The Little Tea Shop temporarily closed in the 1940s when World War II enlistments had surged.

In 1946, the restaurant was purchased by Vernon Bell, and managed for most of his tenure by Betty Cunningham; Vernon’s daughter, Sara Bell, ran the place for a while, before selling it to current owner Suhair Lauck’s husband, the late Jimmy Lauck. Lauck has run the restaurant since 1982.

‘It’s my life’: Little Tea Shop owner mulls when to reopen Memphis icon | Evanoff

“People love The Little Tea Shop because it’s a home away from home,” said Lauck on how the restaurant has survived over a century. “It’s a gathering place for everyone.”

Lauck said the most popular dishes are the turnip greens, corn sticks and its iconic Lacy Special (a chicken and gravy dish served over cornbread).

According to a 1955 story in the Memphis Press-Scimitar, the Lacy Special was “first fixed for C.A. Lacey, Memphis cotton man” (when the “e” disappeared from the name is a mystery). Because the eatery was located near Memphis’ old “Cotton Row” business district, “Cotton men boosted the restaurant from the beginning,” the Press-Scimitar reported, “and thruout the depression it prospered.”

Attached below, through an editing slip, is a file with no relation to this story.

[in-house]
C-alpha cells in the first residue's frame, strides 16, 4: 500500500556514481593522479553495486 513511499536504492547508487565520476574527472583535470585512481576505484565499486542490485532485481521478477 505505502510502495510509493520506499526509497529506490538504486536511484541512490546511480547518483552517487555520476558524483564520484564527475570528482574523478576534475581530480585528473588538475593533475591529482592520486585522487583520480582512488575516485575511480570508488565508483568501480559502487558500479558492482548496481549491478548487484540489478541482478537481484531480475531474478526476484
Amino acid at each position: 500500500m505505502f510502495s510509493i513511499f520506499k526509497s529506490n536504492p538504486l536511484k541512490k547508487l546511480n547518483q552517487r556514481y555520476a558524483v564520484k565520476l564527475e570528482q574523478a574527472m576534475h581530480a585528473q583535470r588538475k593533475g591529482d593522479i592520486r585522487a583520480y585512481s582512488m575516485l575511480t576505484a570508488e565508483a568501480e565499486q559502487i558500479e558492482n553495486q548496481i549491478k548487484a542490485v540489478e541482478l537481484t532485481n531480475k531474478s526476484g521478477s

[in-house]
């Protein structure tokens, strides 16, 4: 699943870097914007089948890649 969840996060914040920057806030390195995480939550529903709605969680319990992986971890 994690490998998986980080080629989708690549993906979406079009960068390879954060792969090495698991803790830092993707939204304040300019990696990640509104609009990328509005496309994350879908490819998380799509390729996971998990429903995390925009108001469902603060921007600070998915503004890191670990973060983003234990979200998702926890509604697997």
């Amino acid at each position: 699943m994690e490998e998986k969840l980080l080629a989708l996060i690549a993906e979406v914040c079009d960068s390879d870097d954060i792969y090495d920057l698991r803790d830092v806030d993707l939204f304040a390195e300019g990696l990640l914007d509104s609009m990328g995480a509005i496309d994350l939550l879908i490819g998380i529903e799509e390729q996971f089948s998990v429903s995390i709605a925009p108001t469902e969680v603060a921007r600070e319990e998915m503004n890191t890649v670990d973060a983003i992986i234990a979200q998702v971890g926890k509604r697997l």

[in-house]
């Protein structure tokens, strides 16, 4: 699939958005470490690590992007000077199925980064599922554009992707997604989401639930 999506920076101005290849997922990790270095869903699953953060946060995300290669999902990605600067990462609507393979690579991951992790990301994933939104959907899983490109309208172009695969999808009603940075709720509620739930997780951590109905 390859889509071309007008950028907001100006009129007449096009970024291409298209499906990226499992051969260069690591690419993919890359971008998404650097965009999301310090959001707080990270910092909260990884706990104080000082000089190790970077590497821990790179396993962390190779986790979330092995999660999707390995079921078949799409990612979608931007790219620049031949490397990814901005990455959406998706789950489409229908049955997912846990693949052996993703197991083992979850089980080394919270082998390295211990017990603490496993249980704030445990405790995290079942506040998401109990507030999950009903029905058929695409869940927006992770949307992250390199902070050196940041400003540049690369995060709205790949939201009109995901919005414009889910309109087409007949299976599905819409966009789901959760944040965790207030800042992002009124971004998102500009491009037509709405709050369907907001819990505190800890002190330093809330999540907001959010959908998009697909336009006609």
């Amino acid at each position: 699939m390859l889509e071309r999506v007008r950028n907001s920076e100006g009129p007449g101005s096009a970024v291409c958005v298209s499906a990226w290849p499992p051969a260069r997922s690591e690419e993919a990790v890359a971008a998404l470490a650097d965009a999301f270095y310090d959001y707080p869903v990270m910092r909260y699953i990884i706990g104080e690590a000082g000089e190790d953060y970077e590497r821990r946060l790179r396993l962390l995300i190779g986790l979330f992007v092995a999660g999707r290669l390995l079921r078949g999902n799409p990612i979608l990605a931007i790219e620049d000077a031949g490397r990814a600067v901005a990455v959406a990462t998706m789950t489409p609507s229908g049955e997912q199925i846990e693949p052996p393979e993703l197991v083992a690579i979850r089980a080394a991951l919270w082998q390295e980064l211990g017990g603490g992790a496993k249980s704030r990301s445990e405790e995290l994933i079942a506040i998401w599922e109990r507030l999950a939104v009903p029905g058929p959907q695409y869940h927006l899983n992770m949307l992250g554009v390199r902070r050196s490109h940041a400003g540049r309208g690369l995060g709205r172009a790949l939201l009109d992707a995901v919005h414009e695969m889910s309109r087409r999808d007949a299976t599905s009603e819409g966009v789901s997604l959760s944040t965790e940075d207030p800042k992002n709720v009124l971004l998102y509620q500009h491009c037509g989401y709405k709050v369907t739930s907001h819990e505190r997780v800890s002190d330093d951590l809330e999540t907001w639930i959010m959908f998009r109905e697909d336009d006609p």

The story of Suhair Lauck and the Little Tea Shop was told in a 2020 short documentary film entitled “The Little Tea Shop.”

The restaurant has remained temporarily closed since March 2020 due to the pandemic. Lauck said she hopes to re-open before the end of the year.

The Little Tea Shop: 69 Monroe Ave.; temporarily closed.

Jim’s Place Grille

Jim’s Place Grille, a beloved restaurant that has been family-owned and operated since 1921 turns 100 this year.

It’s known for its fare influenced by the owners’ Greek and Southern roots. “We are not totally a Greek restaurant. We have lots of influences from the South,” said third-generation owner James Taras.

Jim’s Place is known for its Charcoal-grilled Steaks and New Orleans-style Seafood Gumbo as well as Greek specialties like Pork Souflima (charcoal-grilled prime pork tenderloin in a lemon-oregano marinade) and Char-grilled Shrimp Cocktail (which features Grecian-seasoned jumbo shrimp and a homemade cocktail sauce).

Named for James Catsoodas, who was one of the first owners of Jim’s Place back in 1921, the original location was in Downtown Memphis.

Soon after opening, Nick Taras and his brother Bill Taras took part in the operation and ownership of Jim’s Place.

Jim’s Place has moved locations over the years with it having settled into Collierville since 2006.

In keeping with the past, the Taras family has continued to use the same hands-on management principles taught by Bill Taras.

“I think our success is due to an intentional ability to provide quality service to our customers,” said James Taras. “We have a relationship to all we serve.”

Jim’s Place Grille: 3660 S. Houston Levee Rd., Collierville; jimsplacegrille.com; (901) 861-5000; Open 11 a.m. to 2 p.m. Monday – Friday for lunch and 5 – 9:30 p.m. Monday – Saturday for dinner.